The NHS recommends six to nine hours of sleep every night for adults, whereas the developing brains of children need up to 12 hours per night. 

But middle-age and older adults often find it more difficult to fall asleep and stay asleep. Experts believe this speeds up cognitive decline and can spur on psychiatric problems in our senior years. 

HOW MUCH SLEEP SHOULD I GET? 

Most adults need between six and nine hours of sleep every night.

Going to bed and getting up at a similar time each night programmes the brain and internal body clock to get used to a set routine. 

But few people manage to stick to strict bedtime patterns.

To get to sleep easier, the NHS advises winding down, such as by taking a bath, reading and avoiding electronic devices. 

The health service also recommends keeping the bedroom sleep-friendly by removing TVs and gadgets from the room and keeping it dark and tidy.

For people who struggle to sleep, the NHS says keeping a sleep diary can uncover lifestyle habits or activities that contribute to sleepiness. 

Source: NHS 

The researchers examined data from 498,277 adults aged 38 to 73, gathered from the UK Biobank — a database of patients monitored for 10 years.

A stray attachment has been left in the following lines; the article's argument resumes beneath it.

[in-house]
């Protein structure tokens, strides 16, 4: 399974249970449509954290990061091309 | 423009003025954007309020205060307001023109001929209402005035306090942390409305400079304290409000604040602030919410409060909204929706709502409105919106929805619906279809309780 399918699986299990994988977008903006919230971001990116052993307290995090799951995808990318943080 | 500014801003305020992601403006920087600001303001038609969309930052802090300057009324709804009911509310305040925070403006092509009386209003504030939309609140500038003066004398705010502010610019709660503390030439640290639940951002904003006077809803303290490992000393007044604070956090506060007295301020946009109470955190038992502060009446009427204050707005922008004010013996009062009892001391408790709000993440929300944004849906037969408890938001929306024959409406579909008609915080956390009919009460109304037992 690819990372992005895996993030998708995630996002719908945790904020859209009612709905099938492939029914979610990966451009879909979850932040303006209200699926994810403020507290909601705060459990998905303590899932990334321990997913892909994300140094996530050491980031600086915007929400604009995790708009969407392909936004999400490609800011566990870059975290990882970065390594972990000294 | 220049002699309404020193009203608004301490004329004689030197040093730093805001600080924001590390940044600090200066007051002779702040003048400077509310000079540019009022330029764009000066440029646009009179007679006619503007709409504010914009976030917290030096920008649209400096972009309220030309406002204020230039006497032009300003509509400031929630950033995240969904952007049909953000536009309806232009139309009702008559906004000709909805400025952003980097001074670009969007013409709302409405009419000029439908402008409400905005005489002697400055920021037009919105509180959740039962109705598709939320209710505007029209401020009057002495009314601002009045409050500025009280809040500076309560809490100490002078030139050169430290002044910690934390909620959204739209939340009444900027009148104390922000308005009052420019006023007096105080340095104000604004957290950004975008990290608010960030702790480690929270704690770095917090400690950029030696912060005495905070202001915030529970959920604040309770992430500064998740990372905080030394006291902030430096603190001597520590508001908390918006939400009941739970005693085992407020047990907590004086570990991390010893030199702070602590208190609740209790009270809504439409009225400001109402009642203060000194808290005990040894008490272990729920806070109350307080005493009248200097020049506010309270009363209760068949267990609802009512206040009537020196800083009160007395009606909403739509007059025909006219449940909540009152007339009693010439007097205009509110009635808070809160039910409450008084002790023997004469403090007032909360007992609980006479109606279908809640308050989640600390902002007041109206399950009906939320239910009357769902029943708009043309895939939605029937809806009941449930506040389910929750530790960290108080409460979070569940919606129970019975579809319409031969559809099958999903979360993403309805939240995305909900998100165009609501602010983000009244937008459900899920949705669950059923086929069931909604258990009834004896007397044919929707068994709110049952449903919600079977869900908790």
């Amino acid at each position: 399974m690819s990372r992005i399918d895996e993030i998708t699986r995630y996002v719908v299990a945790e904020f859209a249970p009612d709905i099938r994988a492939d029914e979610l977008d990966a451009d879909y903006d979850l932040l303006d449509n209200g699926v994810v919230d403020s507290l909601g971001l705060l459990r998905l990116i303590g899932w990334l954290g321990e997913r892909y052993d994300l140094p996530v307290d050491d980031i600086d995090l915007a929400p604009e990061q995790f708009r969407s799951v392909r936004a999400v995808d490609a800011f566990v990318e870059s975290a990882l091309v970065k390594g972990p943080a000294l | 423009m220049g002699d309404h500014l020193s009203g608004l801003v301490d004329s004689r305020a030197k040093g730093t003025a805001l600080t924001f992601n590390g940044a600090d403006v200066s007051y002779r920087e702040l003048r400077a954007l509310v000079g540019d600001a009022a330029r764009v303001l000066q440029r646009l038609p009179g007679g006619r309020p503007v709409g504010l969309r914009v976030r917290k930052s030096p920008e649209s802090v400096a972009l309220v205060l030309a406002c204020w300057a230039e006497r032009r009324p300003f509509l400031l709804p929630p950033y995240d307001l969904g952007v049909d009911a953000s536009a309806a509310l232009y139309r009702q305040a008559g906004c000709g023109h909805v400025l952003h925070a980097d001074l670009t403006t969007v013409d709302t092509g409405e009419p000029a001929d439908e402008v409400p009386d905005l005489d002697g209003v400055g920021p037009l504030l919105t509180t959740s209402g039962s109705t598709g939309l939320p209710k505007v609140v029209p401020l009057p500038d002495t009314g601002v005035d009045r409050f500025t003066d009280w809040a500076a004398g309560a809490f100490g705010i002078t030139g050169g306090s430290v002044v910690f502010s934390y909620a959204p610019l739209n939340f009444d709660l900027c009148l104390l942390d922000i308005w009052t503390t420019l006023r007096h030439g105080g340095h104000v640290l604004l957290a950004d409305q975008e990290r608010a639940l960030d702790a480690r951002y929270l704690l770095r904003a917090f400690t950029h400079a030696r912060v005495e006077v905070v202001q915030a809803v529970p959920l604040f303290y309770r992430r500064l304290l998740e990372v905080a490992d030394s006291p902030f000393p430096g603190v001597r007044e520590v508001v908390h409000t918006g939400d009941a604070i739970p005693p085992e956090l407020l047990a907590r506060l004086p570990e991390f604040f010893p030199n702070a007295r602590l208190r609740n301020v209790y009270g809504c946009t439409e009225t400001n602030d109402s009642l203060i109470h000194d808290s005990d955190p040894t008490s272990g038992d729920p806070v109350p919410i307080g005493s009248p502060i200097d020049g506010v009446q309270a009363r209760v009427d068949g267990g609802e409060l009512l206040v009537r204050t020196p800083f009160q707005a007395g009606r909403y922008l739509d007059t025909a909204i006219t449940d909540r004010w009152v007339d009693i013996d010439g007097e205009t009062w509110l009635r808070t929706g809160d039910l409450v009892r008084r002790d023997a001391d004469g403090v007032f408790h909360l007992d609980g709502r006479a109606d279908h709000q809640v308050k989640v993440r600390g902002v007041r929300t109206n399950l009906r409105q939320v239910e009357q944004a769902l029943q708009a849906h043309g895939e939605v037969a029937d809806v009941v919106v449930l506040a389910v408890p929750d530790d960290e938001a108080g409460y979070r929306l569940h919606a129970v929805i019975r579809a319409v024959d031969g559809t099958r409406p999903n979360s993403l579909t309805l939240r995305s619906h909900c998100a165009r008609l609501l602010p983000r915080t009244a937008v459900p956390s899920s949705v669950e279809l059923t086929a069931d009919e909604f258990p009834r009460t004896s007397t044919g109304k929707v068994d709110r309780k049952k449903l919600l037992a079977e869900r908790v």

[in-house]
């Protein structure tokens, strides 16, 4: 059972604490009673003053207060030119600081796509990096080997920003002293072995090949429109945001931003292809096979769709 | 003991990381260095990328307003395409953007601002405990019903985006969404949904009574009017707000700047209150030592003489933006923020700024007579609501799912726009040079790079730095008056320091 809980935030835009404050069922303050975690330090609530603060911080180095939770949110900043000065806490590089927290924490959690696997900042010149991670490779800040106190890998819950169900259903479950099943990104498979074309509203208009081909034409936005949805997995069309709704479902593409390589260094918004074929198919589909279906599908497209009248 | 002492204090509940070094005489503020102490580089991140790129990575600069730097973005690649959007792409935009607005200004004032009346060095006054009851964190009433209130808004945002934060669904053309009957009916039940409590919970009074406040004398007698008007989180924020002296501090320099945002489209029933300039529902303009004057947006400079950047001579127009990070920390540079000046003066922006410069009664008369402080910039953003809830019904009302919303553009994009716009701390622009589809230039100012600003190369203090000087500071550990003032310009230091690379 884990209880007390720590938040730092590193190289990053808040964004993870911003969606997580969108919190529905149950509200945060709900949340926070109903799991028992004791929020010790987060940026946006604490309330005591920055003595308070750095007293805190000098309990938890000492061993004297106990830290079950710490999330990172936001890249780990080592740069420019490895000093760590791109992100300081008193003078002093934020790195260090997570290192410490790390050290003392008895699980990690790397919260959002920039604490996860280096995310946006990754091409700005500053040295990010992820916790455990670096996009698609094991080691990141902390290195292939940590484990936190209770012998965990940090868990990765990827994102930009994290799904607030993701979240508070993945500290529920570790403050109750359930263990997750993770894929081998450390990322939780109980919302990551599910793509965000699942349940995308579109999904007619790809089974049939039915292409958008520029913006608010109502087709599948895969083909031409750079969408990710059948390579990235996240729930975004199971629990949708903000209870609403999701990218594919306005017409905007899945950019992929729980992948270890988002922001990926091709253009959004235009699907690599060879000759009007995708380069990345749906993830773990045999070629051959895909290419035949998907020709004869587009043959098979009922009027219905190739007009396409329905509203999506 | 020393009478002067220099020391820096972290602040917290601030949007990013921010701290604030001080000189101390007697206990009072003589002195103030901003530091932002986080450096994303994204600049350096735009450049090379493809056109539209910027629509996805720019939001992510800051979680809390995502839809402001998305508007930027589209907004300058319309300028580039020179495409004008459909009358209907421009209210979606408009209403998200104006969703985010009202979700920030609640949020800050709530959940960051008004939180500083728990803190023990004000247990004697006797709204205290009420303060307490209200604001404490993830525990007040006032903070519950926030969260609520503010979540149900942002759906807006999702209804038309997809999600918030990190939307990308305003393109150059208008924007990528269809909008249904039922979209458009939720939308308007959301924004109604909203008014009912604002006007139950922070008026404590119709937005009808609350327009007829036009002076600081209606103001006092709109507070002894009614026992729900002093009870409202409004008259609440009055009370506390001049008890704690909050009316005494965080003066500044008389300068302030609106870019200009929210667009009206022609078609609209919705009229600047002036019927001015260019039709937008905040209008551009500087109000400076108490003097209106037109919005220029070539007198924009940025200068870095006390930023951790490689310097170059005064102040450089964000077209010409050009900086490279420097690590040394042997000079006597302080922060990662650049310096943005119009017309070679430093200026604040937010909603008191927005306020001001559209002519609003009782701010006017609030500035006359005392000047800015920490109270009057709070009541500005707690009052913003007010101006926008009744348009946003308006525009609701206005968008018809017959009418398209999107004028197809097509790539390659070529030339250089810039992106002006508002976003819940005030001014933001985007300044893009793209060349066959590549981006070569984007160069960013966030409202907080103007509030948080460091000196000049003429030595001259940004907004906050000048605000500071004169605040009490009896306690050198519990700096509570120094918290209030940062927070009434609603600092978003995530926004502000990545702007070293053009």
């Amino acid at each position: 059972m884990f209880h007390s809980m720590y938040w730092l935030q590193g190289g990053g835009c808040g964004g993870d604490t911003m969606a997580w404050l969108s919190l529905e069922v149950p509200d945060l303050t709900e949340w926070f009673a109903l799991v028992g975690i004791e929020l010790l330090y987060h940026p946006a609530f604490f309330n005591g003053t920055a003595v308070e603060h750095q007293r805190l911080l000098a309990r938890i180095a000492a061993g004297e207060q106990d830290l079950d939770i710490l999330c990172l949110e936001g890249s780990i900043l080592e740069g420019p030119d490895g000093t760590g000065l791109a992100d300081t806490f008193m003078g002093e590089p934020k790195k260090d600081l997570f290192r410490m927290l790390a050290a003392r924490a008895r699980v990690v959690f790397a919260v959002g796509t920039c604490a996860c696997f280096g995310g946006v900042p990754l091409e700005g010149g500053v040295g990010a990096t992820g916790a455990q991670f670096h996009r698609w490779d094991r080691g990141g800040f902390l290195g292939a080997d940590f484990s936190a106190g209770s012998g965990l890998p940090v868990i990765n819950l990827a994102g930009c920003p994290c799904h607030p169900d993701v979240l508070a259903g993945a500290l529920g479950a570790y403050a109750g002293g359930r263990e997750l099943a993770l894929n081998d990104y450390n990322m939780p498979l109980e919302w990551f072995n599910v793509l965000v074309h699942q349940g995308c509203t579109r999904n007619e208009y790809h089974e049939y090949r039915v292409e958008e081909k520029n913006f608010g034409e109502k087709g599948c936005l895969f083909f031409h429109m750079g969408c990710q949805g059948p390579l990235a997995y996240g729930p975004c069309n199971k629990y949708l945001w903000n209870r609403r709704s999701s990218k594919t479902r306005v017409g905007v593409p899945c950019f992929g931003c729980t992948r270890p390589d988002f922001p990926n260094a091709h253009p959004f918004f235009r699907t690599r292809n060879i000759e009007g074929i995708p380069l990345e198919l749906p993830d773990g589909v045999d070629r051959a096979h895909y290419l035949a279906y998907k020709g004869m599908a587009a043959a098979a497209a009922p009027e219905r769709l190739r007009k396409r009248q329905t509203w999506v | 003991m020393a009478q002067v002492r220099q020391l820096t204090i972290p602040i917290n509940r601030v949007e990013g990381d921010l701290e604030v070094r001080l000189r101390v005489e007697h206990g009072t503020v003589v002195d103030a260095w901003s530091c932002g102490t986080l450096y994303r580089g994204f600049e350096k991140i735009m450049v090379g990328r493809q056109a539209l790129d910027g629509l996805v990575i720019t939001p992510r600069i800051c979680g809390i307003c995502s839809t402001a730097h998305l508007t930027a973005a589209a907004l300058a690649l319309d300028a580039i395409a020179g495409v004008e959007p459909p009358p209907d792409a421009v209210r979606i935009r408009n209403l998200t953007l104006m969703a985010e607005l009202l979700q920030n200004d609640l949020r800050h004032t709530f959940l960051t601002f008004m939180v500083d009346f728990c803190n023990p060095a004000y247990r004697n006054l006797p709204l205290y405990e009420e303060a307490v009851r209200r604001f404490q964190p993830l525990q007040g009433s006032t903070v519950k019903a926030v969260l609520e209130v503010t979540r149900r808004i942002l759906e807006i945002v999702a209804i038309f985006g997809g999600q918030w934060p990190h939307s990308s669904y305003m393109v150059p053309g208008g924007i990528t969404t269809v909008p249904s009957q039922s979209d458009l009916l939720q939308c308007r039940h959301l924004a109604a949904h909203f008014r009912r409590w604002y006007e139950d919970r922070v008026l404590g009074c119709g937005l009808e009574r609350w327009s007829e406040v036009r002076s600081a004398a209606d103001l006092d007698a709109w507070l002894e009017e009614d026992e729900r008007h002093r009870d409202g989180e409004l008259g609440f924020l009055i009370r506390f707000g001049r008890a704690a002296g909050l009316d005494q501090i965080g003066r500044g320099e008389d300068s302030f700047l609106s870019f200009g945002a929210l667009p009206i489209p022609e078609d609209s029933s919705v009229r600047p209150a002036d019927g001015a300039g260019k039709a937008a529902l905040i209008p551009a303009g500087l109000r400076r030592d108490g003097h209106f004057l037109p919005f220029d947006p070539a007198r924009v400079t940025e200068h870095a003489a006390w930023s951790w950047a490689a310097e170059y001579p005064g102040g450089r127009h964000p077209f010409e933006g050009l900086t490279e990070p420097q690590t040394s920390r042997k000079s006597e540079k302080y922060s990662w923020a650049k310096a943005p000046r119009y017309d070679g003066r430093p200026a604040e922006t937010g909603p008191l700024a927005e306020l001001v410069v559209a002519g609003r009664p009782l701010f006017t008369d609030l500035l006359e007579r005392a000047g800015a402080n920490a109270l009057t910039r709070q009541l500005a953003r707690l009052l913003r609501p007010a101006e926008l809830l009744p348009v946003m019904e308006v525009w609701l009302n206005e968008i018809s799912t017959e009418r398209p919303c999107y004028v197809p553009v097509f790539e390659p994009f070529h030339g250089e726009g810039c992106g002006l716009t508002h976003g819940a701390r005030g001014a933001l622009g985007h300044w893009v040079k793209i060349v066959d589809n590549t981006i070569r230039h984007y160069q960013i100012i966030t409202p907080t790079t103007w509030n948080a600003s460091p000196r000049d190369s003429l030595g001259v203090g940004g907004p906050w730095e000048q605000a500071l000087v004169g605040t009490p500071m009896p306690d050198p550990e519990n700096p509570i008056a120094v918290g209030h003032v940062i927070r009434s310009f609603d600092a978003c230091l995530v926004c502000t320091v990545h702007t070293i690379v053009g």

Participants were quizzed about their sleeping patterns, mental health and wellbeing and took part in a series of cognitive brain tests — completed on a touchscreen tablet — including assessments of their reaction time and memory.

The results, published in the journal Nature Aging, shows both insufficient and excessive sleep duration is linked with impaired cognitive performance, such as processing speed, visual attention, memory and problem-solving skills.

Those who got seven hours of sleep per night had the healthiest brains.

They had the best cognitive performance and mental health — with lower levels of anxiety and depression and better wellbeing — compared to those getting more or less than seven hours sleep.

The researchers said one reason for their finding could be that those getting fewer than seven hours were suffering disruption to their slow-wave deep sleep.